Delhi along with two other states were supposed to pay for polluting the Yamuna by collecting from every household. But not even a single penny was collected as authorities are yet to initiate the collection process. We analyze why it might not make any difference.
The National Green Tribunal, last week strongly expressed its dissatisfaction over the cleaning of Yamuna, and directed the State governments of Uttar Pradesh, Haryana and Delhi to furnish a performance guarantee of ₹10 crore each within a month.
WHY? In 2015, holding every Delhi resident responsible for polluting the Yamuna, the National Green Tribunal (NGT) had ordered every household to pay a certain amount each month as environment compensation (EC) ranging between Rs 100 and Rs 500. The directions had come after an NGT-appointed monitoring committee submitted an interim report, which included recommendations to be taken by respective authorities towards cleaning of the river.
A Bench headed by NGT chairperson Justice Adarsh Kumar Goel directed the States to deposit the amount with the Central Pollution Control Board (CPCB) to ensure compliance of orders.
In doing this, the NGT was perhaps following the long precedence established in our country, of making users pay for pretty much anything , their taxes be damned. So we have had fuel cesses, road taxes, toll taxes that are completely out of control now, not to mention the user fees at airports, which too threatened to go out of control till the airport regulator woke up to the loot. A cess for cleaning the Yamuna made eminent sense with this history, with the usual zero commitment of time period, outcomes and accountability. Just last month in fact, residents in Delhi raised protests against a surcharge in their power bills to pay off the pension dues of old DVB employees, when the firms were privatised. As always, even as the government and the buyers nitpick over whose liability it was to pay the pensions, the actual bill has conveniently been shifted, or sought to be shifted to users, already paying relatively high power rates.
The idea of holding every citizen responsible is also problematic. As, like pollution, it is obvious it is actually the business sector, coupled with the apathy and negligence of government bodies, that have brought things to such a pass. The Year 2018 end saw as many as 9 projects takeoff in the NCR under the aegis of Yamuna Action Plan-III (YAP). A total of 11 projects were taken up by National Mission for Clean Ganga (NMCG) to conserve the river with the action plan primarily targeting three major drainage zones — Kondli, Rithala and Okhla. The projects, was reported to be carried out at a cost of Rs 1,656 crore, and will see the capacity of the three zones increase to around 950 million litres per day (MLD) with the Okhla sewage treatment plant (STP) set to become the country’s biggest. At present, Delhi generates 327 crore litres of sewage per day, but has a capacity to treat only 276 crore litres. While YAP-I was taken up between 1993 and 2003, YAP-II was extended in 2003 to cover Uttar Pradesh and Haryana along with Delhi.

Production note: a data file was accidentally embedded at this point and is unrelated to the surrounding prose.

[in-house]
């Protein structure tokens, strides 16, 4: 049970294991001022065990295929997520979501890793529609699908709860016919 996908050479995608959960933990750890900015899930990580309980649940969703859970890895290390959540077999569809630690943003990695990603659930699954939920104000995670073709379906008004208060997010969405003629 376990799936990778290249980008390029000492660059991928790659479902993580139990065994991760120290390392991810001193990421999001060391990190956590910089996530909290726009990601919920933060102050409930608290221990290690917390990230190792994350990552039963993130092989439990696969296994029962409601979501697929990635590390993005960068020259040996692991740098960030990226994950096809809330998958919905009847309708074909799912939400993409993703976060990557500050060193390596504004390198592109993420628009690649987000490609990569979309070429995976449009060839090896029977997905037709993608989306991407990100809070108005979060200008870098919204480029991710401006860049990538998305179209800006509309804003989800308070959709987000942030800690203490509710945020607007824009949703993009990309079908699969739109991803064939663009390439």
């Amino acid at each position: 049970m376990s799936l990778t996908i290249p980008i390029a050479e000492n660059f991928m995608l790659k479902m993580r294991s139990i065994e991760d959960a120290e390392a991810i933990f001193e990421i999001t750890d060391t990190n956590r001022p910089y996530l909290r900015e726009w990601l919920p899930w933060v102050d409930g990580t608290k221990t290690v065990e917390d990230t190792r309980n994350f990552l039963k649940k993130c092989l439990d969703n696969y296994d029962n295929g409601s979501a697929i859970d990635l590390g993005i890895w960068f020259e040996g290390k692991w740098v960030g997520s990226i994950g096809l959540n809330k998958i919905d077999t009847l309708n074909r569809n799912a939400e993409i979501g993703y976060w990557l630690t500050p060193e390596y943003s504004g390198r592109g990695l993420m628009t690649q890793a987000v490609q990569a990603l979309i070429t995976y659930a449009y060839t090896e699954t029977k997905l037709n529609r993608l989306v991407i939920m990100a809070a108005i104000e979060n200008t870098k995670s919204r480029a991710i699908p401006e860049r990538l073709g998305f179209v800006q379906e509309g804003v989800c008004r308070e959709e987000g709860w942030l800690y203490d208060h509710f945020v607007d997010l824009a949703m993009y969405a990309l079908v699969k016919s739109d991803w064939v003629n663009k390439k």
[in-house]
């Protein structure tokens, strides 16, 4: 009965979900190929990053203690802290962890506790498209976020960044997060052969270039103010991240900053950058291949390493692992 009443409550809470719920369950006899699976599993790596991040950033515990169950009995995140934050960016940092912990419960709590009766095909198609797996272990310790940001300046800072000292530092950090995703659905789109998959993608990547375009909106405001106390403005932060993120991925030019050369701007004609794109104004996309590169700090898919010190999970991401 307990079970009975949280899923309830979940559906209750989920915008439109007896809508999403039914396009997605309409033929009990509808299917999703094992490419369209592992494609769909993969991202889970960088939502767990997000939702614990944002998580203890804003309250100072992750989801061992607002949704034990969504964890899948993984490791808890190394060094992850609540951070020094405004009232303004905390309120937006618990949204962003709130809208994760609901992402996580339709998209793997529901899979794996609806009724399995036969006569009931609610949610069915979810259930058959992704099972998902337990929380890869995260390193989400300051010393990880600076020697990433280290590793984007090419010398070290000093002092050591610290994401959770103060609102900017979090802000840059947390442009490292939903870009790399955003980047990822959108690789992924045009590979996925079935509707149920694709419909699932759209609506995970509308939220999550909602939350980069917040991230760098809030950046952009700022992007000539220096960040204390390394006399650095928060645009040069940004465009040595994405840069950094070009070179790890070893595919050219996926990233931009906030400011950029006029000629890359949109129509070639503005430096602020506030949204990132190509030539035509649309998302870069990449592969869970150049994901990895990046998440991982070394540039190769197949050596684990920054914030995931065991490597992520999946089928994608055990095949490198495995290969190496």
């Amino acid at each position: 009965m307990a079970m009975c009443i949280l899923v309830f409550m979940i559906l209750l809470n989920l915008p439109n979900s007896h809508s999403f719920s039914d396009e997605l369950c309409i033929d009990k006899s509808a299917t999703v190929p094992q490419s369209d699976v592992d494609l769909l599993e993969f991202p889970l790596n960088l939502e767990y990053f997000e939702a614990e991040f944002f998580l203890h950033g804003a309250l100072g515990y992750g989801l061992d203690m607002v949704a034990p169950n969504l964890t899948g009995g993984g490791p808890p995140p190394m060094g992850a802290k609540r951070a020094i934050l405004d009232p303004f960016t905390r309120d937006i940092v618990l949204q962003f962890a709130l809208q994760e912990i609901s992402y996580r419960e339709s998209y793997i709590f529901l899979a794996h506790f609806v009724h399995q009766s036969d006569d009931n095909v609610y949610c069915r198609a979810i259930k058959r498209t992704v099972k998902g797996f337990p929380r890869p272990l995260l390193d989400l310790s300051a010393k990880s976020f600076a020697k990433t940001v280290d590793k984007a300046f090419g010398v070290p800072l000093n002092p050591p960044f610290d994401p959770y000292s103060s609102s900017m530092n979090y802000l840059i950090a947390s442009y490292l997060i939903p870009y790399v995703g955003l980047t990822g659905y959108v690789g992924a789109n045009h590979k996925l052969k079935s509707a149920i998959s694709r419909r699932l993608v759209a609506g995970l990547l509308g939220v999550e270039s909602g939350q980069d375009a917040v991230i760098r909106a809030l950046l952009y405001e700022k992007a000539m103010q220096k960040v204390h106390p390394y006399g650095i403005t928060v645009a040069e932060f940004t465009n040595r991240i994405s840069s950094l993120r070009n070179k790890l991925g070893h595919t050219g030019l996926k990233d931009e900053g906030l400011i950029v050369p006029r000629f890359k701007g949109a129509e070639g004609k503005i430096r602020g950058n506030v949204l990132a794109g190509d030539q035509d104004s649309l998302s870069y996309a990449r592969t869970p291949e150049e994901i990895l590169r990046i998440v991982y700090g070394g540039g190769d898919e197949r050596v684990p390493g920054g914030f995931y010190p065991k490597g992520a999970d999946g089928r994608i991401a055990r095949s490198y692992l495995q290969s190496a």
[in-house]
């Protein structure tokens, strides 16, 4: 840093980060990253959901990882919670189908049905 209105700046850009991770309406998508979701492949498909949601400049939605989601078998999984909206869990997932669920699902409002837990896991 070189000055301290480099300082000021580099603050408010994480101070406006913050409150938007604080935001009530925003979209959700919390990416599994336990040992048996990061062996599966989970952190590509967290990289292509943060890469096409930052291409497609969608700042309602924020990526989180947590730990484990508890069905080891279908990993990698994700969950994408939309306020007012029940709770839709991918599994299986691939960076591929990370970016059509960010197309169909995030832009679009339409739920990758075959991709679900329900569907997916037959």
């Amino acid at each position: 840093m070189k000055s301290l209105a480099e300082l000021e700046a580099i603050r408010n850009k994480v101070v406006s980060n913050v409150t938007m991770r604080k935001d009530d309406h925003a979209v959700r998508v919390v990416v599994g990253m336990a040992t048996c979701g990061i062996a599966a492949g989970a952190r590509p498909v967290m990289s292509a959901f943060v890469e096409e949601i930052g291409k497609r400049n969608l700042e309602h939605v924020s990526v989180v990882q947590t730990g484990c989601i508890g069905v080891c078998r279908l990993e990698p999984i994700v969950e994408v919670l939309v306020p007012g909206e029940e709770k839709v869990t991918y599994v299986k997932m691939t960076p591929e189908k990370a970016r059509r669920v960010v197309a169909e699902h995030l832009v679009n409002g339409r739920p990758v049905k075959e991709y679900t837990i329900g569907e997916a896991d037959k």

So The NGT Rule to somehow clean the Yamuna river by additional 30 Crores will hardly make any dent as the money (pun intended) will end up in the sewer. Till the time Sewage treatment plants are not installed at the source of the problems (Industrial areas, Tanneries, Heavy industries like Auto assembly lines and others) the problem will persist no matter how much money makes it way to the Clean Yamuna Fund. The solution, albeit a practical one, cannot take place until and unless the companies install such filtering systems either forced by law or on its own.
While we hope you don’t end up paying an additional cess, which in our opinion are way too many already, next month; it is safe to say the authorities must relook at the problem with clear timelines. And a transparent method for residents, now that they are paying directly for the river too, to see just what is happening with their hard earned money. A strange suspicion coming to our minds is that perhaps these proposals to charge the residents for every issue they highlight is one way to stifle complaints.